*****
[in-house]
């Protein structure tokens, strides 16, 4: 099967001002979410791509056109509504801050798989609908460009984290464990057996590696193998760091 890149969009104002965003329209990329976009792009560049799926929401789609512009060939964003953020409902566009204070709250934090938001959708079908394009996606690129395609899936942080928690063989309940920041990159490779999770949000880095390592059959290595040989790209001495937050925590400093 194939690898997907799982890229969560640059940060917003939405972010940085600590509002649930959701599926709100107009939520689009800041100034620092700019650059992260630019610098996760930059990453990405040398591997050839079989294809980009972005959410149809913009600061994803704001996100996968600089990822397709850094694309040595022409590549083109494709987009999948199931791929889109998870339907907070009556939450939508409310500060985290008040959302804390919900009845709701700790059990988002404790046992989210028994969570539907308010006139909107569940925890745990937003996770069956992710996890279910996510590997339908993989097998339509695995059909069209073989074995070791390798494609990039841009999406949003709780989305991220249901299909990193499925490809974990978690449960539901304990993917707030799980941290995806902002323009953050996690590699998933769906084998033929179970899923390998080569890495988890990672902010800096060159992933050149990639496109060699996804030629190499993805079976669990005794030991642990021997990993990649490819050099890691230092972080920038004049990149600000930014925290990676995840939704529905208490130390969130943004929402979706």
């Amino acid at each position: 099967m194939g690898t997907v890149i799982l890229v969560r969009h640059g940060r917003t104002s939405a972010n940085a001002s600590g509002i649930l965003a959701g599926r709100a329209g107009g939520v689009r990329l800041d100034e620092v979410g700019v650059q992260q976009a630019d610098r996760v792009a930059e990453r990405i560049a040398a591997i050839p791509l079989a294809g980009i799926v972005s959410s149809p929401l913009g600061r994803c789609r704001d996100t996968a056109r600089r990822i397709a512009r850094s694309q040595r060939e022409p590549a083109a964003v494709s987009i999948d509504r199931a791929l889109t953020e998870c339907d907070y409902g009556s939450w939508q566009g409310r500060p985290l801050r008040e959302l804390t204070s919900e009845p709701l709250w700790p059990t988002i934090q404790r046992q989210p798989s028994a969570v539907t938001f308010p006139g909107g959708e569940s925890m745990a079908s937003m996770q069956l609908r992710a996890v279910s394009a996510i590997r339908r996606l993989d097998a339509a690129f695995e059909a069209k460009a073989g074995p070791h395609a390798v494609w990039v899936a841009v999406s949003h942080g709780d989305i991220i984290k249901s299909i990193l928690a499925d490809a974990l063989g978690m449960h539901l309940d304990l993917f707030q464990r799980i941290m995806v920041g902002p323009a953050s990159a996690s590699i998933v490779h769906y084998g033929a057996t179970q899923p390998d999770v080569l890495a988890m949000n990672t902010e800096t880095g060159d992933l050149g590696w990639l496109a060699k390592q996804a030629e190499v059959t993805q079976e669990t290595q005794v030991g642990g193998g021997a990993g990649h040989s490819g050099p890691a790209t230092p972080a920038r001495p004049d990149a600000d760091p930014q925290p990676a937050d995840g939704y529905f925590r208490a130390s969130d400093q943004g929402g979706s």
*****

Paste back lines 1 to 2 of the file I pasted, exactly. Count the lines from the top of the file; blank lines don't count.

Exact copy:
[in-house]
């Protein structure tokens, strides 16, 4: 099967001002979410791509056109509504801050798989609908460009984290464990057996590696193998760091 890149969009104002965003329209990329976009792009560049799926929401789609512009060939964003953020409902566009204070709250934090938001959708079908394009996606690129395609899936942080928690063989309940920041990159490779999770949000880095390592059959290595040989790209001495937050925590400093 194939690898997907799982890229969560640059940060917003939405972010940085600590509002649930959701599926709100107009939520689009800041100034620092700019650059992260630019610098996760930059990453990405040398591997050839079989294809980009972005959410149809913009600061994803704001996100996968600089990822397709850094694309040595022409590549083109494709987009999948199931791929889109998870339907907070009556939450939508409310500060985290008040959302804390919900009845709701700790059990988002404790046992989210028994969570539907308010006139909107569940925890745990937003996770069956992710996890279910996510590997339908993989097998339509695995059909069209073989074995070791390798494609990039841009999406949003709780989305991220249901299909990193499925490809974990978690449960539901304990993917707030799980941290995806902002323009953050996690590699998933769906084998033929179970899923390998080569890495988890990672902010800096060159992933050149990639496109060699996804030629190499993805079976669990005794030991642990021997990993990649490819050099890691230092972080920038004049990149600000930014925290990676995840939704529905208490130390969130943004929402979706």